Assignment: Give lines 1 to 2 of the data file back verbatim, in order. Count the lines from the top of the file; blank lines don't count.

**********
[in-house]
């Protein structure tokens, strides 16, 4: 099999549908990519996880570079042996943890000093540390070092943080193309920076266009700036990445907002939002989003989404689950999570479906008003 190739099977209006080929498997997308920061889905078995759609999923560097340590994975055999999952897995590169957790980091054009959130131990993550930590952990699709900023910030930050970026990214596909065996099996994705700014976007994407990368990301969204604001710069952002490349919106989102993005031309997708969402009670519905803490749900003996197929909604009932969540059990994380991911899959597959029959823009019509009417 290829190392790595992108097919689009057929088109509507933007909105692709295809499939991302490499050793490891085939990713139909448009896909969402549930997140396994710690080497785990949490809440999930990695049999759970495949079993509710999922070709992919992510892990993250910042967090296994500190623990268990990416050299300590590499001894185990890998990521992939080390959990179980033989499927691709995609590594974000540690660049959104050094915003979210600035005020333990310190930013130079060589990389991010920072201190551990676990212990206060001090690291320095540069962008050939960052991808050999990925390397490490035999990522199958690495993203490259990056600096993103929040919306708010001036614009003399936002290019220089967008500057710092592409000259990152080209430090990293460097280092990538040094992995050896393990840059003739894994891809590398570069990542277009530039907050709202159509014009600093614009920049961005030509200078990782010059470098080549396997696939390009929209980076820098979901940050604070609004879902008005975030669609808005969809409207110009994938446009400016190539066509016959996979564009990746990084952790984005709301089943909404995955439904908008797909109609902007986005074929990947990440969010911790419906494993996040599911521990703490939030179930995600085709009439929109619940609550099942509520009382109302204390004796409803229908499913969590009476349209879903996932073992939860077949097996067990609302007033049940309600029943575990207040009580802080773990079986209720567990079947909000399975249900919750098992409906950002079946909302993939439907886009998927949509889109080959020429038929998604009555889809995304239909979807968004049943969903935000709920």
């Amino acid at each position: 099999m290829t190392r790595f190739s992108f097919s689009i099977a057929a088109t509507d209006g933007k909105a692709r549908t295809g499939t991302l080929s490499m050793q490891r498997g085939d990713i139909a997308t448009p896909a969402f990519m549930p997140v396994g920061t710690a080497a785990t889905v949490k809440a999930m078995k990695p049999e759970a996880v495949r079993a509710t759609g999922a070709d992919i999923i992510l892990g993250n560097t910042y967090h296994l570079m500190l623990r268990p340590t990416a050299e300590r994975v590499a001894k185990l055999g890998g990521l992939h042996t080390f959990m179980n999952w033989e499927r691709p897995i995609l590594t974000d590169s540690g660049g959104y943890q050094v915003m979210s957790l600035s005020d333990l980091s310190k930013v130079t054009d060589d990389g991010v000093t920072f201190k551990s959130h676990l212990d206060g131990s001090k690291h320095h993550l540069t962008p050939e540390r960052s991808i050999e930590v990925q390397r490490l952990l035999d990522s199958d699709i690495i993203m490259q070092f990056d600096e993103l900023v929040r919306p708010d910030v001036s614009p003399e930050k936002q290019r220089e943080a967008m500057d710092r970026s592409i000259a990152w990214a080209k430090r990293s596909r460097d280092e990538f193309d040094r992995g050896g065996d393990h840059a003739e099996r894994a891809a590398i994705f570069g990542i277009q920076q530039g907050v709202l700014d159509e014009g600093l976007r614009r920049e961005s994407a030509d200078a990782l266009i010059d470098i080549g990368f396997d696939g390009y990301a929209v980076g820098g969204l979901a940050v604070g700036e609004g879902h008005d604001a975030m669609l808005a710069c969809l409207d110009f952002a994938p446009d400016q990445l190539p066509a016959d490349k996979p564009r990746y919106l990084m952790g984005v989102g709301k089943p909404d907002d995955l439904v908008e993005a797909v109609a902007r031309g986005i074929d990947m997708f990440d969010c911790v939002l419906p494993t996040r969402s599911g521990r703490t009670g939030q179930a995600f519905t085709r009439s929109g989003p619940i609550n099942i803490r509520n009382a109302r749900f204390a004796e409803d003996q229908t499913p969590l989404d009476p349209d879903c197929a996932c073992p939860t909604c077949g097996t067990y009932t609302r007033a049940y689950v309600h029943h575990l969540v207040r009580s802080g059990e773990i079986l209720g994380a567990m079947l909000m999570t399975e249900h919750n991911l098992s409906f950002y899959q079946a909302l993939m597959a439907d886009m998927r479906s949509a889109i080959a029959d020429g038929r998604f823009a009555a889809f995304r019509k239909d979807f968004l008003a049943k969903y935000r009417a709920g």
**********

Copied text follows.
[in-house]
């Protein structure tokens, strides 16, 4: 099999549908990519996880570079042996943890000093540390070092943080193309920076266009700036990445907002939002989003989404689950999570479906008003 190739099977209006080929498997997308920061889905078995759609999923560097340590994975055999999952897995590169957790980091054009959130131990993550930590952990699709900023910030930050970026990214596909065996099996994705700014976007994407990368990301969204604001710069952002490349919106989102993005031309997708969402009670519905803490749900003996197929909604009932969540059990994380991911899959597959029959823009019509009417 290829190392790595992108097919689009057929088109509507933007909105692709295809499939991302490499050793490891085939990713139909448009896909969402549930997140396994710690080497785990949490809440999930990695049999759970495949079993509710999922070709992919992510892990993250910042967090296994500190623990268990990416050299300590590499001894185990890998990521992939080390959990179980033989499927691709995609590594974000540690660049959104050094915003979210600035005020333990310190930013130079060589990389991010920072201190551990676990212990206060001090690291320095540069962008050939960052991808050999990925390397490490035999990522199958690495993203490259990056600096993103929040919306708010001036614009003399936002290019220089967008500057710092592409000259990152080209430090990293460097280092990538040094992995050896393990840059003739894994891809590398570069990542277009530039907050709202159509014009600093614009920049961005030509200078990782010059470098080549396997696939390009929209980076820098979901940050604070609004879902008005975030669609808005969809409207110009994938446009400016190539066509016959996979564009990746990084952790984005709301089943909404995955439904908008797909109609902007986005074929990947990440969010911790419906494993996040599911521990703490939030179930995600085709009439929109619940609550099942509520009382109302204390004796409803229908499913969590009476349209879903996932073992939860077949097996067990609302007033049940309600029943575990207040009580802080773990079986209720567990079947909000399975249900919750098992409906950002079946909302993939439907886009998927949509889109080959020429038929998604009555889809995304239909979807968004049943969903935000709920």